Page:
The Convective Available Potential Energy values all the way to Midnight between Wednesday/Thursday are looking like they will stay below 500 joules/kilogram around here. And 500 joules is roughly the baseline of how much unstable air you'd need for severe weather. Even when we have stuff in November, when it's really hard to get unstable air, if the instability is forecast to be this weak, most forecasters are thinking that we probably won't get much severe weather from this system, but we'll watch it just in case. From my personal experience, when you get weak instability as it gets toward Spring time, the chance of having severe weather is even lower than it would be in the cool season, even if you have good wind shear and a good source of lift. 

Again, you can't really rely on specifics six days in advance. But if it's worth hyping up on these other sites, then it is worth looking at objectively here. Ultimately we all have to keep an eye on it and just see how things trend over the next few days. But I'm going into the details as an antidote to the hype. Because it got on my nerves this time.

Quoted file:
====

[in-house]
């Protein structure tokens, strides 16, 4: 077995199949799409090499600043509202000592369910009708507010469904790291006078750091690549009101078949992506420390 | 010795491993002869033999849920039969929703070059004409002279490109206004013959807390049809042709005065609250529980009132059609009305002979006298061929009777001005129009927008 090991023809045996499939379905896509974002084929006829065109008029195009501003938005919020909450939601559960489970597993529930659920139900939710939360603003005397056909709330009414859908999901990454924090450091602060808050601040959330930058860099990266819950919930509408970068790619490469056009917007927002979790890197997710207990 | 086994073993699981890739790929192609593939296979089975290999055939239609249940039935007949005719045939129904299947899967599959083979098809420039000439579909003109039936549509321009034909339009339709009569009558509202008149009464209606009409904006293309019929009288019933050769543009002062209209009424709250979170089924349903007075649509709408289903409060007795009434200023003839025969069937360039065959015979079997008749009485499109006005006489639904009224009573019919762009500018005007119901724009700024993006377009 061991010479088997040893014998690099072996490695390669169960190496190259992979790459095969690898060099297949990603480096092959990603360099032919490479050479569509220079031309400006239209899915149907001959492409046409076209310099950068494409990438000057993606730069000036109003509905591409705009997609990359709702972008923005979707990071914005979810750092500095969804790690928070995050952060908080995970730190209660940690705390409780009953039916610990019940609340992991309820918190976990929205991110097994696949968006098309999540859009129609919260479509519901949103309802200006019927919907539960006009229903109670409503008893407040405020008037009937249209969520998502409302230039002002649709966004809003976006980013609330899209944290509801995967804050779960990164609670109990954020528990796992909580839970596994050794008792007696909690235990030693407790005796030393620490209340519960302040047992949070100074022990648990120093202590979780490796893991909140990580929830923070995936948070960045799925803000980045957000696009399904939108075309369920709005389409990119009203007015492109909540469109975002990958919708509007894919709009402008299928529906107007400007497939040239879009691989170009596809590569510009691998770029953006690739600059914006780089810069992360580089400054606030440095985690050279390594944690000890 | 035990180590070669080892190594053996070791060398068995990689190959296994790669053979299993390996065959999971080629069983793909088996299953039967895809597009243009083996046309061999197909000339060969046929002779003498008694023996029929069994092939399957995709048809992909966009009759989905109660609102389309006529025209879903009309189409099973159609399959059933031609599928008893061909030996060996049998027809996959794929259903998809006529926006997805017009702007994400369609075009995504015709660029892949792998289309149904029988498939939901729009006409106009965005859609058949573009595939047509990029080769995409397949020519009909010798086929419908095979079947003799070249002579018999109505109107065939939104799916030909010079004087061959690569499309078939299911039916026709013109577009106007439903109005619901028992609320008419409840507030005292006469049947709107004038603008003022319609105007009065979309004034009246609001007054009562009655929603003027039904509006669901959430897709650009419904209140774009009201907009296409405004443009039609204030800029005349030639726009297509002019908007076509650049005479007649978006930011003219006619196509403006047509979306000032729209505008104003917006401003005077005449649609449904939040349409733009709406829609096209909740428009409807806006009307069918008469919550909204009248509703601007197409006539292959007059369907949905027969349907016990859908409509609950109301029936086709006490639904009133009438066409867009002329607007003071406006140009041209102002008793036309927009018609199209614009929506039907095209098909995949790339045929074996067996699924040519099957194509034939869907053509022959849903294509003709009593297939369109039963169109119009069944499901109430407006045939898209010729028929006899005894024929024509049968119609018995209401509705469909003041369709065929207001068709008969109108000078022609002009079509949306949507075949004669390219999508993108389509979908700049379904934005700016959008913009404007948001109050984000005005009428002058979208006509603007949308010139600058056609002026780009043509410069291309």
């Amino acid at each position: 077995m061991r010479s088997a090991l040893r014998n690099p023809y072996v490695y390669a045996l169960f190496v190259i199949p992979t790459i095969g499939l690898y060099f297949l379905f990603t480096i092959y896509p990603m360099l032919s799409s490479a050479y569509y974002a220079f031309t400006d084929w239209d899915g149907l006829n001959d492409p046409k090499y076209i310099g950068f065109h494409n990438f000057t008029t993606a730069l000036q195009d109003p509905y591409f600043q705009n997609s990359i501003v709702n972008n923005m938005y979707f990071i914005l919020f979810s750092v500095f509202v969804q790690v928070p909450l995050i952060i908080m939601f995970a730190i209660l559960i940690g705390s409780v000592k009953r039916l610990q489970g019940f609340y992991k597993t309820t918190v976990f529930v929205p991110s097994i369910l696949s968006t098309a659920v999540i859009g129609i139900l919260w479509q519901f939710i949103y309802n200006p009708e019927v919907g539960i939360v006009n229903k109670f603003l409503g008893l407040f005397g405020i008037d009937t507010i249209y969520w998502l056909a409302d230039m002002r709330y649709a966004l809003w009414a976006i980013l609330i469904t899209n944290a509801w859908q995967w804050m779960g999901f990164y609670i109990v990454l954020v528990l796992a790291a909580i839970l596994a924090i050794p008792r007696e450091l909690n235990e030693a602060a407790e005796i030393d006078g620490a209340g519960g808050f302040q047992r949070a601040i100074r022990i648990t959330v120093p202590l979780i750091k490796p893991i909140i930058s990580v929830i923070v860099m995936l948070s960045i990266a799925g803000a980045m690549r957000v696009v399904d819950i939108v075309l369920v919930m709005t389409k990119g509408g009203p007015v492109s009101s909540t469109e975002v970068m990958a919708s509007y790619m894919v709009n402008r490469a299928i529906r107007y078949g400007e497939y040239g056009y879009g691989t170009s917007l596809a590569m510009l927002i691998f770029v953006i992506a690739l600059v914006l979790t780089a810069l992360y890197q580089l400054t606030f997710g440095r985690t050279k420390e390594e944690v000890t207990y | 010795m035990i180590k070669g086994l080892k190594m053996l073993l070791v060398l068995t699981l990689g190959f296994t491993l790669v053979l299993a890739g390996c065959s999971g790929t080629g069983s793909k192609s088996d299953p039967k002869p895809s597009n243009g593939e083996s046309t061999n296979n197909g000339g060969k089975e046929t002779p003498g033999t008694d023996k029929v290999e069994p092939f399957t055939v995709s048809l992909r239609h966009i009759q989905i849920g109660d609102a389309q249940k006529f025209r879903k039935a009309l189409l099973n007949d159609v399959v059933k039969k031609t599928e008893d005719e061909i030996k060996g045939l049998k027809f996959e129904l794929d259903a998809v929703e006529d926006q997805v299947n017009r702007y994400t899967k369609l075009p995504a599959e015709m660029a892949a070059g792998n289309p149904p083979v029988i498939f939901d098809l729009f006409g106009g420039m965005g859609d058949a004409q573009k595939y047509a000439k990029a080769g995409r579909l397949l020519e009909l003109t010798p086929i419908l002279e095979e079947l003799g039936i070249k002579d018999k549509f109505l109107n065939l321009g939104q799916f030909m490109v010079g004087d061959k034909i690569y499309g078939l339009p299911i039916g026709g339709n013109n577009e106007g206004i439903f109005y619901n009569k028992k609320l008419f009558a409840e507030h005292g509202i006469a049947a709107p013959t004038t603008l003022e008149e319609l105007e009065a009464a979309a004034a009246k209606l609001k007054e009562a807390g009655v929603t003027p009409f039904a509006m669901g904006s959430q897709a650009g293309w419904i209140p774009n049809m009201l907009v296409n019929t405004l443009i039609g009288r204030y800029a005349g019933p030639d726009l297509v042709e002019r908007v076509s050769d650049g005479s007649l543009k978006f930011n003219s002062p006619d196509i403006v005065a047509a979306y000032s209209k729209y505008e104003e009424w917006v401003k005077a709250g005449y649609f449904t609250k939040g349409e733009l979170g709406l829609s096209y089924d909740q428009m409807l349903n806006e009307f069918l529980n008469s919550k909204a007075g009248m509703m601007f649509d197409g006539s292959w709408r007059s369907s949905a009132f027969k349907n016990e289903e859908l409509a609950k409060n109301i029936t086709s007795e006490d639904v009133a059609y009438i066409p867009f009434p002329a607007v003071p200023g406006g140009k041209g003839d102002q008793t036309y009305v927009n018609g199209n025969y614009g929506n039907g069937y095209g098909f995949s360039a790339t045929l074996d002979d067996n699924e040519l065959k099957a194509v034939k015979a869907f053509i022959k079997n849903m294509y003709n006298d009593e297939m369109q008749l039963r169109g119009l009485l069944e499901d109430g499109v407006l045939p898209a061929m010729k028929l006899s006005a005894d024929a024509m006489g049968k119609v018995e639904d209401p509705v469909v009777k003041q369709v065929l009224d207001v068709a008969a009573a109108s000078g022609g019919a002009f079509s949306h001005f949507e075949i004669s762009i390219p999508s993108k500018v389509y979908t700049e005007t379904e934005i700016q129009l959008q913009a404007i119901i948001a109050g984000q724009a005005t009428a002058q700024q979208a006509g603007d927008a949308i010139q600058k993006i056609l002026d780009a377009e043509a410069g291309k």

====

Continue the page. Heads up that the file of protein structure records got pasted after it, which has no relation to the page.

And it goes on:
The wind shear does look strong with this though. When you see Helicity values (up to 3 kilometers) of 200 m^2/s^2 or more, that's roughly the baseline for getting thunderstorms to rotate. And this is showing values in the region of 200-400 units between 3 PM Wednesday and Midnight. And I will say, as much as I don't like the hype train, that this is the right time of day/night to get severe weather, if you also get enough unstable air. So this will bear watching.